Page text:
Climate change has dominated headlines for years, and interest in the issue will only increase. But the causes and effects of climate change are complex – and don’t fit neatly into headlines. Our ability to understand these global changes and their consequences will define the future of individuals, businesses, communities, countries, and the world. Leveraging climate data and other datasets can improve our understanding of what’s happening and help us to stop climate change.
So what are some of the ways that data can help us prevent climate change?
Five ways data can help us stop climate change
1. Recognising climate change is an issue
Acknowledging you have a problem is an important first step in solving it. We have intensely debated the existence, causes and effects of climate change for many years. But we now widely accept that climate change is happening, and that it is a problem.
Many factors have contributed to us acknowledging climate change, but access to data – and what it has shown us – is one of the most important. While we can point to various datasets, Nasa’s Images of Change is particularly striking. It clearly shows how Arctic Sea ice has shrunk between 1984 and 2012. And polar-ice melt has knock-on effects to sea levels: a problem for low-lying communities.
Datasets such as Nasa’s have helped us understand how our climate is changing. And they have informed governments’ first steps to tackle climate change.
2. Improving the climate change conversation
Not all data is negative when it comes to climate change. We can also use certain datasets to convey positive messages. This is important because it can help to avoid pessimism, which decreases the will to change.
Take Climate Central, a non-profit research organisation. In September 2018, it released a free online tool for TV meteorologists in the United States. The tool lets them share three-day estimates of local solar and wind power generation with their viewers, increasing awareness of low-carbon energy sources.
Meteorologists can therefore illustrate the positive effects of clean energy around the country to a large, diverse audience. This is positive news indeed, given that 60 per cent of Americans trust weather forecasters on information about climate change.
3. Understanding our collective impact on the environment
It is important for state and regional climate data to be publicly accessible. Transparency helps people understand what is being done in their own country or locality. It also lets them compare progress to stated governmental goals.
Take the UK trends in single-use plastic carrier bags, 2017-2018. In this period, the main seven retailers sold 289 million fewer bags than during the 2016-2017 period – a 22 per cent decrease.
This substantial figure follows an even more impressive drop during 2016 to 2017. The period saw the main seven retailers issue around 83 per cent fewer bags compared to the calendar year 2014.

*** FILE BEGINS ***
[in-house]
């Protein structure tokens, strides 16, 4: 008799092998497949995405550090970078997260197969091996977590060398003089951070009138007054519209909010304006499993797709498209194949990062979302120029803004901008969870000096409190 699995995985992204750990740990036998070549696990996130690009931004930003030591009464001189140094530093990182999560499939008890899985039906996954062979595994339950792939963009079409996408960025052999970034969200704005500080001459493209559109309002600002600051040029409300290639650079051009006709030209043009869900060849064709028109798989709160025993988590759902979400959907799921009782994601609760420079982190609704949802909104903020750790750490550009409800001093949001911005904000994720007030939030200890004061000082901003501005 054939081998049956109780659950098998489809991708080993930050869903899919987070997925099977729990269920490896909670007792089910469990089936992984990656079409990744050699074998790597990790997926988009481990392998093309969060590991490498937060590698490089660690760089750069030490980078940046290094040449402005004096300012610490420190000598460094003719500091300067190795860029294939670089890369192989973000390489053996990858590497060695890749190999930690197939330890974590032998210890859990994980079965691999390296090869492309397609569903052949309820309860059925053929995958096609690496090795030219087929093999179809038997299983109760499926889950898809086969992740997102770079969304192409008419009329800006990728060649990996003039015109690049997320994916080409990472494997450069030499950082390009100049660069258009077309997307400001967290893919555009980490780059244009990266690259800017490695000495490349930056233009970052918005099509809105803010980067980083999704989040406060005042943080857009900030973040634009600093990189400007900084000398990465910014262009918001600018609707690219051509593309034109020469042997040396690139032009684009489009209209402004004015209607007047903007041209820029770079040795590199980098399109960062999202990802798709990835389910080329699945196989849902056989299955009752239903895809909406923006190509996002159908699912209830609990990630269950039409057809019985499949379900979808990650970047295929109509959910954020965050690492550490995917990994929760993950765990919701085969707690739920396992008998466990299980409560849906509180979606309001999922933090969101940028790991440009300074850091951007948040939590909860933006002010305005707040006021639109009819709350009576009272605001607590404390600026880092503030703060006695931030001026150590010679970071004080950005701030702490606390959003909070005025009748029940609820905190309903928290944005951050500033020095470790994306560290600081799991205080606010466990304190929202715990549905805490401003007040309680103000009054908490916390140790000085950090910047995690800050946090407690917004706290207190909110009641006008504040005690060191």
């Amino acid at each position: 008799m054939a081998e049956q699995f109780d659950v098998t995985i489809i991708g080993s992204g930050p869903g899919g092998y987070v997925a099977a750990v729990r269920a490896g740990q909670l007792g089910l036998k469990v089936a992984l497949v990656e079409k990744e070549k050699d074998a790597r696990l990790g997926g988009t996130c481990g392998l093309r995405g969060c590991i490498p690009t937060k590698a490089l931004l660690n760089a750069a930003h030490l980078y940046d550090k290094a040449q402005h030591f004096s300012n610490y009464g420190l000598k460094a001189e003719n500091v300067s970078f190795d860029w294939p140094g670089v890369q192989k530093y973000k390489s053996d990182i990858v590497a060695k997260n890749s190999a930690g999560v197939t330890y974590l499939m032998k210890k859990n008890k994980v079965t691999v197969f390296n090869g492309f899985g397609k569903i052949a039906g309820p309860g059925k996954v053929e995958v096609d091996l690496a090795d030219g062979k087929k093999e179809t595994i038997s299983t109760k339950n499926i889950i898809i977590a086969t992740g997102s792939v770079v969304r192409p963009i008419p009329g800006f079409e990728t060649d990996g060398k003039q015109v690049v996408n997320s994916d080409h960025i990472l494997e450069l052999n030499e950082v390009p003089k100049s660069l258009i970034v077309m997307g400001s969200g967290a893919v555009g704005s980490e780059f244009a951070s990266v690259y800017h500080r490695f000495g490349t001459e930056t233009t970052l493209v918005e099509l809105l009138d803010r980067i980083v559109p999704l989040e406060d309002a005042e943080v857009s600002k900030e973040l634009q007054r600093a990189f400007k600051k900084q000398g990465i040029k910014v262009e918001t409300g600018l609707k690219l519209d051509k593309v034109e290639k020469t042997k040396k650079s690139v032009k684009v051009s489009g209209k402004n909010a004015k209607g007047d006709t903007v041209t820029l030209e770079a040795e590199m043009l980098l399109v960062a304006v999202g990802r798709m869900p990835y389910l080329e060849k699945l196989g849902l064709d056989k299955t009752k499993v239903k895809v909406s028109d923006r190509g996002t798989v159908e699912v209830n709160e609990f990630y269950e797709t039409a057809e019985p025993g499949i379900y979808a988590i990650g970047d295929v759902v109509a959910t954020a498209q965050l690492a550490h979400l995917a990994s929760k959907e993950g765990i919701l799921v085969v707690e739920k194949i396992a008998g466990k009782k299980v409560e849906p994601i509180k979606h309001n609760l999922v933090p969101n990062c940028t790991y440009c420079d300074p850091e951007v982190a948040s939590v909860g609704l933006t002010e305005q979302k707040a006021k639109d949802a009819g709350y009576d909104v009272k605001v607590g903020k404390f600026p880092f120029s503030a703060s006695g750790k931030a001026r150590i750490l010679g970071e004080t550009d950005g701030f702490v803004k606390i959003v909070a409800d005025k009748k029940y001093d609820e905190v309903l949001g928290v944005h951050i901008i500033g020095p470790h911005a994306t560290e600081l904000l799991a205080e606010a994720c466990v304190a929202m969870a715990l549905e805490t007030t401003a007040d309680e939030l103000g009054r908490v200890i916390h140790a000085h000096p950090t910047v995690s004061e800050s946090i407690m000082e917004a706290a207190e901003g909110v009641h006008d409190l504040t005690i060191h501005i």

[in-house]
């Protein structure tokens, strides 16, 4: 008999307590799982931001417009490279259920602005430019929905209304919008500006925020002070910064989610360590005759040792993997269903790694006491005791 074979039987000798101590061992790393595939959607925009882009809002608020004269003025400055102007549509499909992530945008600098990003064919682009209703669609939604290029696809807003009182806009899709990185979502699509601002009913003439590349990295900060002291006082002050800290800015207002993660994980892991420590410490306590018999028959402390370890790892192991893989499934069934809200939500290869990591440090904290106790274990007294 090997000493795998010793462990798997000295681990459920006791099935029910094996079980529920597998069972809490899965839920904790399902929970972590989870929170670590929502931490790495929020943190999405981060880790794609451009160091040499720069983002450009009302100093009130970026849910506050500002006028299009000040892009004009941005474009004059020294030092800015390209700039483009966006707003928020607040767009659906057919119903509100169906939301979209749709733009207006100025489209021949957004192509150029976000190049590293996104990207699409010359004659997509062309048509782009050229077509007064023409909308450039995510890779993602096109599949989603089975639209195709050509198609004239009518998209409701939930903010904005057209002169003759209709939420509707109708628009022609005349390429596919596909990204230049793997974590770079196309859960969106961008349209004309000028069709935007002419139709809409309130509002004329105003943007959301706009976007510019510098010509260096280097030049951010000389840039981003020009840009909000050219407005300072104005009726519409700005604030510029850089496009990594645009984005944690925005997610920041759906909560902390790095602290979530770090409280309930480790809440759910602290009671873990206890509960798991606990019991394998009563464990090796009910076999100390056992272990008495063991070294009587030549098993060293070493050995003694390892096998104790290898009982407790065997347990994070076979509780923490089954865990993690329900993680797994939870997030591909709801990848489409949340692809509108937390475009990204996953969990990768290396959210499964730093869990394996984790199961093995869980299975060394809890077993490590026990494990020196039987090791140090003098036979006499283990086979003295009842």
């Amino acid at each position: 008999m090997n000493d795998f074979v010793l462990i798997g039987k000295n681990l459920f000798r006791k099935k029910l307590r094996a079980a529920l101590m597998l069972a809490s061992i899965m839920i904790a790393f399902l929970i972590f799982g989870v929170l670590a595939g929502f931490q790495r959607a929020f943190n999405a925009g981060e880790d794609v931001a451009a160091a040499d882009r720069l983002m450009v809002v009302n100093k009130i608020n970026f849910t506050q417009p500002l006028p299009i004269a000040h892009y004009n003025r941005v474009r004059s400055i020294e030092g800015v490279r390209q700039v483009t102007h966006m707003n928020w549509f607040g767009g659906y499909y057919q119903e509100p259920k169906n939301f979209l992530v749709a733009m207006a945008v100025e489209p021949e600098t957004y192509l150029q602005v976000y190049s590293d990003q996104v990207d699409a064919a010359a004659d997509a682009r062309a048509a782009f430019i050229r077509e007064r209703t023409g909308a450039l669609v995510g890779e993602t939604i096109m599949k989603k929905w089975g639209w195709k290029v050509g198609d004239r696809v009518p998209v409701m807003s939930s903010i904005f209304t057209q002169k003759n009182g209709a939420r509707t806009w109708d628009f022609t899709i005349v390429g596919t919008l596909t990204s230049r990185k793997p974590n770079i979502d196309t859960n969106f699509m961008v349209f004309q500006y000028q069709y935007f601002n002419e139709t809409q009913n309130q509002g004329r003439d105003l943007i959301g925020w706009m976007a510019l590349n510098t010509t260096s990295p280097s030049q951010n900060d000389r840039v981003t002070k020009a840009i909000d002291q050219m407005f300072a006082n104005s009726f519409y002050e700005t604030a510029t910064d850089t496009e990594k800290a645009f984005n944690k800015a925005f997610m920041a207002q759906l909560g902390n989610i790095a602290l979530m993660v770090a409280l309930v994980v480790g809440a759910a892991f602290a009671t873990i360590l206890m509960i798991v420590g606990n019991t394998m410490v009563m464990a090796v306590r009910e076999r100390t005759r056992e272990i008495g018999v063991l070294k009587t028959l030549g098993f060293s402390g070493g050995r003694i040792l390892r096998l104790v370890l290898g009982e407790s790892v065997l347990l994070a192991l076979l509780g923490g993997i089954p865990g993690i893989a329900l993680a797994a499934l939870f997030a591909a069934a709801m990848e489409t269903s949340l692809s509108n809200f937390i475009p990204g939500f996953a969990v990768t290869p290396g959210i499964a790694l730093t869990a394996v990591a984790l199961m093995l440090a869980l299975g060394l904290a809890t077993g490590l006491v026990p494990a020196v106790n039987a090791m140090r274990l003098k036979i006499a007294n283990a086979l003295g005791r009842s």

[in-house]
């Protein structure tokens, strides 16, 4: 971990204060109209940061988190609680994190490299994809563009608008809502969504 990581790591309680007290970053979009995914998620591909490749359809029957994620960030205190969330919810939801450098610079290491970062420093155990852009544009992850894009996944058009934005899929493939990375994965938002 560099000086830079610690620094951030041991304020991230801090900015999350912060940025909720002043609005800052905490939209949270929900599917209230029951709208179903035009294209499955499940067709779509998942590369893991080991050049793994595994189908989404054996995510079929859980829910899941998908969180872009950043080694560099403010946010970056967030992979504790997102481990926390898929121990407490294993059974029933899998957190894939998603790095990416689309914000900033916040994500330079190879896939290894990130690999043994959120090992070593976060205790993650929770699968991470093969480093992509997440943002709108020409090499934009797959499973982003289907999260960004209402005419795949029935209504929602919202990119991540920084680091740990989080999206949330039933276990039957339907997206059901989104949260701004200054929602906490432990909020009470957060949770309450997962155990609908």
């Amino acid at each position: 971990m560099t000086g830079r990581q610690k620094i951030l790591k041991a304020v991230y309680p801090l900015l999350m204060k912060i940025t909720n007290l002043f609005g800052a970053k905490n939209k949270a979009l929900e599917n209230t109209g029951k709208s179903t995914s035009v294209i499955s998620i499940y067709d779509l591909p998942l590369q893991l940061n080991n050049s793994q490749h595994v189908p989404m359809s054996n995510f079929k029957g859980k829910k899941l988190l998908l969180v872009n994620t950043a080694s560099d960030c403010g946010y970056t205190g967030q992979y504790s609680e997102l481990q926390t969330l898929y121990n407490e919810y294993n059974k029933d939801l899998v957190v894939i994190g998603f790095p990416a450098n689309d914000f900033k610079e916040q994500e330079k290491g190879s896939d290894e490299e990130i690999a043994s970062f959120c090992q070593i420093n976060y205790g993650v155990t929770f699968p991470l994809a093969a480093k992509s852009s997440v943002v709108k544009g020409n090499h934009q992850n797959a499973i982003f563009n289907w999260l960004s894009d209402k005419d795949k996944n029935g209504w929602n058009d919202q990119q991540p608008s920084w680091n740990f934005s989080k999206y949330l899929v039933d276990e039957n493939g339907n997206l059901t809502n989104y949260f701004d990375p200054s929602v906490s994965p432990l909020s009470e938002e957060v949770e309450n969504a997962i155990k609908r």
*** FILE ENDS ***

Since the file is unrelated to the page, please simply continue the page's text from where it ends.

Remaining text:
These statistics are significant because they demonstrate how effective the 5p carrier-bag charge has been. But it is also important that they are publicly available because they provide positive reinforcement of the benefits of recycling. Crucially, people can see how small changes in their own habits have contributed to an impressive collective impact.
4. Understanding your own impact on the climate
We now have access to more data about our own habits than ever before. Advances such as smart metering can help consumers and businesses understand their contribution to climate change.
Not only do these apps help you understand your energy usage, and environmental impact, in much greater detail. They also highlight patterns in your usage data, making efficiency changes and corporate sustainability much easier.
5. Understanding perceptions of climate change
Accurate climate data is essential. But data can also help us understand the beliefs and attitudes towards climate change in particular communities.
In May 2017, the Department for Business, Energy and Industrial Strategy found that 71 per cent of Britons were concerned about climate change. This is certainly a high level of concern. The UK government’s primary challenge is not to convince the UK public that we need to stop climate change. The British public is also easy to survey.
In contrast, other communities may well have very different attitudes to climate change – and be much harder to reach. Being able to conduct face-to-face brand research wherever you are is particularly important here. It will provide data on where attitudes against climate change have hardened, and begin to understand how to change such perceptions. (For more on this, see How a data collection app benefits people and planet.)
However, we need to be clear about what data we are collecting, why and whether it is reliable. Data is only useful if it allows you to take action, inform strategy – and help stop climate change.
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